WASHINGTON — Gov. Brian Sandoval and the federal government announced Tuesday they have reached an agreement giving Nevada a stronger voice over radioactive waste shipped into the state and buried in a landfill at the Nevada National Security Site.
The deal stems from the impasse over the disposal of 403 canisters of potent uranium-233 commingled with uranium-235, atom-splitting material containing byproducts that can be used to make a bomb. The standoff has stalled a cleanup at the Oak Ridge National Laboratory in Tennessee, where the material had been stored for decades in an aging warehouse.
Capping more than a year of talks triggered by growing public concern in Nevada, Sandoval and Energy Secretary Ernest Moniz signed a six-page memorandum Monday spelling out a new relationship in dealing with radioactive material transported and disposed of in the Area 5 landfill of the security site.
Contrary to an early Las Vegas Review-Journal report, state officials emphasized the agreement does not finalize a path for the uranium waste still on hold at Oak Ridge. Those talks are ongoing and the waste remains in Tennessee, state and federal officials said.
Rather, as the government continues to clean up radioactive material from Cold War-era nuclear weapons factories and storage sites, the agreement promises further consultations with Nevada officials over potentially exotic waste forms that might stretch the definition of “low level” contaminated debris buried at the sprawling desert reservation 65 miles north of Las Vegas.
“This is an important step forward in ensuring continuity in collaboration between Nevada and the Department of Energy,” Sandoval said in a statement. “Today’s announcement solidifies the Nevada National Security Site Working Group and represents a milestone achievement in our commitment to candid and direct communication on these critical issues.”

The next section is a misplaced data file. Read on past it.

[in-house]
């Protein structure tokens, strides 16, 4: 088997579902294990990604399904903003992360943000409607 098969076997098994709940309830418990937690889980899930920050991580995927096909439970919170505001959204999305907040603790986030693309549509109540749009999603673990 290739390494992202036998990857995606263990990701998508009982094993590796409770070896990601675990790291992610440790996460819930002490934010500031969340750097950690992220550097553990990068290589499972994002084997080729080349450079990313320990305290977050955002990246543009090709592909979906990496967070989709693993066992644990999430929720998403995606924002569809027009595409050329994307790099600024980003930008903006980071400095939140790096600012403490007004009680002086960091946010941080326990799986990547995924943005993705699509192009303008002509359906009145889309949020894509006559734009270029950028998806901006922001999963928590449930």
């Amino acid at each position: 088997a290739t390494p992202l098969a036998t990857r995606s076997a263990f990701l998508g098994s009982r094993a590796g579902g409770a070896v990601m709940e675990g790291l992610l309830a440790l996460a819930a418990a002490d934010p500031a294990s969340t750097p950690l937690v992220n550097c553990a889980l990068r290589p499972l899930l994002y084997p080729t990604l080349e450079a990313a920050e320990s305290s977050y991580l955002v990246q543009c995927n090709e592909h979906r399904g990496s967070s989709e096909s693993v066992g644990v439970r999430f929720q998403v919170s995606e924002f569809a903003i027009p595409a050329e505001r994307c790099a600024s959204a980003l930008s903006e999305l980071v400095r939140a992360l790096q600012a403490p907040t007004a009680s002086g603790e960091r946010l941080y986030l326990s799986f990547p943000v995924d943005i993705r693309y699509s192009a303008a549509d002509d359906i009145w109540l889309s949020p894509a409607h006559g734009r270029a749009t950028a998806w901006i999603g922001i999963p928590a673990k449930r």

The memorandum calls for the uranium shipments to travel in secret accompanied by high-level security and for the waste to be further isolated at burial to protect against theft or sabotage.
Nevada and the Energy Department waged a long war over disposing high-level nuclear waste at Yucca Mountain. But it was unusual for them to be at odds over operations at the Nevada National Security Site, formerly known as the Nevada Test Site, where the state long supported government-detonated atomic bomb tests and where the National Nuclear Security Administration still conducts nuclear weapons experiments.
Moniz in a statement said the agreement preserves a “productive relationship” between the state and the department.
“I am aware of what is taking place — this agreement was with Gov. Sandoval and Secretary Moniz — and am pleased it seems they were able to work something out,” Sen. Harry Reid, D-Nev., said in a statement.
State officials had grown concerned that the proposed uranium waste shipments might open the door for other exotic forms of nuclear waste. The worries grew after the Energy Department in May 2013 appeared to broaden its “waste acceptance” guidelines for the types of material that might be buried at the site.
The Energy Department is retracting some of the changes to its waste acceptance criteria. It said it also identified two other waste streams once destined for Nevada that will be shipped to other landfills. Officials could provide no details on those forms of waste and their destinations.
Sandoval and Moniz also agreed that senior-level state and federal officials will to meet at least twice a year on waste issues and to discuss possible new missions at the 1,351-square-mile site.
They would be charged with reviewing proposed changes to the waste acceptance guidelines of what could be buried at the Area 5 landfill. The agreement also calls for an independent scientific body to review how the Energy Department classifies low-level waste for purposes of disposal.
For instance, while the Oak Ridge waste was classified as “low level,” it would be as much as 1,500 times more radioactive than contaminated debris usually buried at the Area 5 landfill. The waste canisters require heavy shielding and will need to be handled by remote-control cranes.
Contact Stephens Washington Bureau Chief Steve Tetreault at firstname.lastname@example.org or 202-783-1760. Find him on Twitter: @STetreaultDC.